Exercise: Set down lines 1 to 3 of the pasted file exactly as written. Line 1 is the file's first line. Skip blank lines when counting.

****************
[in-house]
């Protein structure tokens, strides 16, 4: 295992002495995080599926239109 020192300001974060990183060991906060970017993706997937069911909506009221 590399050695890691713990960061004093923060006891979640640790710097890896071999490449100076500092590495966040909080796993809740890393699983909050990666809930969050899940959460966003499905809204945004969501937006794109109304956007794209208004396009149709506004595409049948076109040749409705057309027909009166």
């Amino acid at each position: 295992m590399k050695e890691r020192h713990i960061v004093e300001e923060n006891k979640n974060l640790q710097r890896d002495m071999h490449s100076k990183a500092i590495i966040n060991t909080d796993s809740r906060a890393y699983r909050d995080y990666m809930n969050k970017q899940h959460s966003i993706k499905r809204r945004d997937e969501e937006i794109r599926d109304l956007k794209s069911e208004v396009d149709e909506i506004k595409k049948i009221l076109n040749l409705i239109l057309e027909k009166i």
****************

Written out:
[in-house]
């Protein structure tokens, strides 16, 4: 295992002495995080599926239109 020192300001974060990183060991906060970017993706997937069911909506009221 590399050695890691713990960061004093923060006891979640640790710097890896071999490449100076500092590495966040909080796993809740890393699983909050990666809930969050899940959460966003499905809204945004969501937006794109109304956007794209208004396009149709506004595409049948076109040749409705057309027909009166």
């Amino acid at each position: 295992m590399k050695e890691r020192h713990i960061v004093e300001e923060n006891k979640n974060l640790q710097r890896d002495m071999h490449s100076k990183a500092i590495i966040n060991t909080d796993s809740r906060a890393y699983r909050d995080y990666m809930n969050k970017q899940h959460s966003i993706k499905r809204r945004d997937e969501e937006i794109r599926d109304l956007k794209s069911e208004v396009d149709e909506i506004k595409k049948i009221l076109n040749l409705i239109l057309e027909k009166i």